Rav Chaim Shmulevitz records a remarkable insight referring to perek 2. When David Hamelech was on his death bed, he instructed his son Shlomo (Hamelech) about how to treat Shimmi ben Gerah who earlier, had cursed David. Shlomo was not to kill Shimmi outright, but to cause Shimmi to create his own death. The honor and prestige of the new king would be under threat if one who cursed the king went completely unpunished. What did Shlomo Hamelech do? He issued a royal decree to Shimmi ben Gerah that he must not leave Yerushalayim at the cost of being killed for treason. Shimmi listened to this and agreed. Three years later, two of Shimmi’s servants ran away, and Shimmi went out of Yerushalayim to bring them back. When Shlomo Hamelech heard this, he had Shimmi killed, a fate that Shimmi accepted. Rav Chaim Shmulevitz asks a penetrating question. Shimmi ben Gerah was a holy person; he headed the Sanhedrin, and, Yerushalayim is the holiest city in the world. Staying within Yerushalayim seems to be an extremely easy challenge! What was Shlomo’s motive in ordering Shimmi to stay within Yerushalyim, and why did Shimmi not succeed in complying with this command?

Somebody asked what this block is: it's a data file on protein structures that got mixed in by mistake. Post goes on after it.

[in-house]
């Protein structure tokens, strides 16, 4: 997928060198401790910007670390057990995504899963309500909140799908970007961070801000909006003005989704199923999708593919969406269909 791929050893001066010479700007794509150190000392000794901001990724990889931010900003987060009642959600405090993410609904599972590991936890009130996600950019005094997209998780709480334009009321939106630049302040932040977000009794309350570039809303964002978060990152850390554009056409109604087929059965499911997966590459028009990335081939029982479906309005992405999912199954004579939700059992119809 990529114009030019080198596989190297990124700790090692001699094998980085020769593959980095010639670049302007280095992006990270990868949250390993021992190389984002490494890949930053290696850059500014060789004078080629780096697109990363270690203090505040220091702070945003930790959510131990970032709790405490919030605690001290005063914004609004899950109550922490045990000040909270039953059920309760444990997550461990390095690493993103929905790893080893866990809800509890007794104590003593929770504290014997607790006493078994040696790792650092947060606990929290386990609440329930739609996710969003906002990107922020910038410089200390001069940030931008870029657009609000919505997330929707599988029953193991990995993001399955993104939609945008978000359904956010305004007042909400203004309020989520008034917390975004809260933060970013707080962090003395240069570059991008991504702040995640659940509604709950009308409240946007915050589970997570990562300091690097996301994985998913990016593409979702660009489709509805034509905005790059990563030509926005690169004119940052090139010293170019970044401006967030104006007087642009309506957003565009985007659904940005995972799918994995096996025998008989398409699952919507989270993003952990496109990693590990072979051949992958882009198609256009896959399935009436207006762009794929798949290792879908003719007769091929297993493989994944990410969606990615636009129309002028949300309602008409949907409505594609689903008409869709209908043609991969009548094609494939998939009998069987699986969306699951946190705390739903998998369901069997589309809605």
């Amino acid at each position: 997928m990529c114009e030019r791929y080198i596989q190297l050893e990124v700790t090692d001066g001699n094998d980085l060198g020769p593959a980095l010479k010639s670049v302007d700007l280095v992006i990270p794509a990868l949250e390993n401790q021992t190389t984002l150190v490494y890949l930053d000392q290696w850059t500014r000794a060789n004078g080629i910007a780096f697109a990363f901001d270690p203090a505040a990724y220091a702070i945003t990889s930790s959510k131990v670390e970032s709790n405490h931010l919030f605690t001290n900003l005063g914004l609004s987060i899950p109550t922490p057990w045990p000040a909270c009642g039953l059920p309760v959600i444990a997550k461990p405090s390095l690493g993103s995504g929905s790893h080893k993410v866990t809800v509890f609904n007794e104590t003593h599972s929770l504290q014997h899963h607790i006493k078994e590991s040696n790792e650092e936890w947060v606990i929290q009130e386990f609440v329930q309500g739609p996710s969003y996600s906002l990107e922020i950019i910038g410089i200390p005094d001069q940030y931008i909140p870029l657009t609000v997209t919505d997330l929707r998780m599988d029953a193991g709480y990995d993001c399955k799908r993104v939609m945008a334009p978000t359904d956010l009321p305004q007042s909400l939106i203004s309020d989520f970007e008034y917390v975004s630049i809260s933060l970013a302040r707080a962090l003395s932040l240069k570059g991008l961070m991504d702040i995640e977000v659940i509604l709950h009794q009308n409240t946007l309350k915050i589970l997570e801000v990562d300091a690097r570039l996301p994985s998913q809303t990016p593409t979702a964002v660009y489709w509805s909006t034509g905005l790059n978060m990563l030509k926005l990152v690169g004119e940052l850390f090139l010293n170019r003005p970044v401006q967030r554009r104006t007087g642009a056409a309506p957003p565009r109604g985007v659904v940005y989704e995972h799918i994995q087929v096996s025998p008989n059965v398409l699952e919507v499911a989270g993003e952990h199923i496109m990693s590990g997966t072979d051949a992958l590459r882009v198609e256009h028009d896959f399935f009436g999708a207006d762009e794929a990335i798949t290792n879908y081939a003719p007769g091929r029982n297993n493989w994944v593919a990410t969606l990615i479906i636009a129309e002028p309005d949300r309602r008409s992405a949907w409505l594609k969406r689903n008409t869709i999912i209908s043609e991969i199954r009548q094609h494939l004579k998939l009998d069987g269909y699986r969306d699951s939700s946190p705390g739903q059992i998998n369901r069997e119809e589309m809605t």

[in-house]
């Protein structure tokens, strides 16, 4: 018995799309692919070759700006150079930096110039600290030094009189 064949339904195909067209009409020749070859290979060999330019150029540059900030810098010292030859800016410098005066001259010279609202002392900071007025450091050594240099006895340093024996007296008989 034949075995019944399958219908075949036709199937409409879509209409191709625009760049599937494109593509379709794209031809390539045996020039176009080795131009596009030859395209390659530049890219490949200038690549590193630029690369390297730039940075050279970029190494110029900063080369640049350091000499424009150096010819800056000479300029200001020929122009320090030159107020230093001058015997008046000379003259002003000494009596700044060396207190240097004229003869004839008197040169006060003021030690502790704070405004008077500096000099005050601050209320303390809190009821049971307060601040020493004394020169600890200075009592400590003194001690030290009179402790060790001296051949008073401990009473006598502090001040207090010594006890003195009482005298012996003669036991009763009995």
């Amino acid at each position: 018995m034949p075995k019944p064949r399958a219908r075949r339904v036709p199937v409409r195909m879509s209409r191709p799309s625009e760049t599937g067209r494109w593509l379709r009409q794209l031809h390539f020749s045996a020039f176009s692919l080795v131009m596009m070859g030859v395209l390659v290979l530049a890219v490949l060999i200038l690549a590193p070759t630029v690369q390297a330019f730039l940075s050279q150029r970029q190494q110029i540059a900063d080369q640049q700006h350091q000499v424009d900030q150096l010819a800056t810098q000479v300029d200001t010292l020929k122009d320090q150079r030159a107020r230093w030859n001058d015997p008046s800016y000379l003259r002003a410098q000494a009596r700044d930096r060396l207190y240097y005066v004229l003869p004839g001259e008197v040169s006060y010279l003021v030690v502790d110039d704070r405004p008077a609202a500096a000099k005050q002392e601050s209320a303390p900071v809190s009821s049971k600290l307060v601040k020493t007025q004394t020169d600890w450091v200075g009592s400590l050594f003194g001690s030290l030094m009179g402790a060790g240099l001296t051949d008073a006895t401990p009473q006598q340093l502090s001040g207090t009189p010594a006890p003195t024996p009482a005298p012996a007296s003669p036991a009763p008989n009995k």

Rav Shmulevitz answers that it is human nature that man cannot be or feel limited and constrained. A man cannot be kept in a box. Thus, as soon as Shlomo Hamelech told Shimmi that he had to stay within Yerushalayim forever, even the holy city of Yerushalayim became a prison for him, since he was not allowed out. Shlomo Hamelech knew that at some point Shimmi would have to break out; he did, and Shlomo had him killed. In other words, man cannot be constricted and ‘held in’ for this is like death. This is one of the reasons why the Rambam writes (Hilchos Mattanos Aniyim 8:10) ‘There is no mitzvah as great as redeeming captives,’ for constriction is death, and saving someone from captivity means essentially bringing him back to life again.
The idea behind this seems to originate from Adam having been created with huge dimensions (the Gemara says that he reached the Heavens when he stood up straight). Adam was created physically limitless to reflect that he was spiritually limitless too; his soul was invested in him from Hashem Himself and has spiritual power that is way above the limits and constraints of our physical world. And, as the Ramchal implies in Derech Hashem, every person in Klal Yisrael has some vestige of the potential of Adam. This is indicated by the fact the ‘Adam’ (man) has the same letters as the word ‘Me’od’ (much), for man is born with great potential to surpass all expectations. We are limitless; may we recognize our capabilities.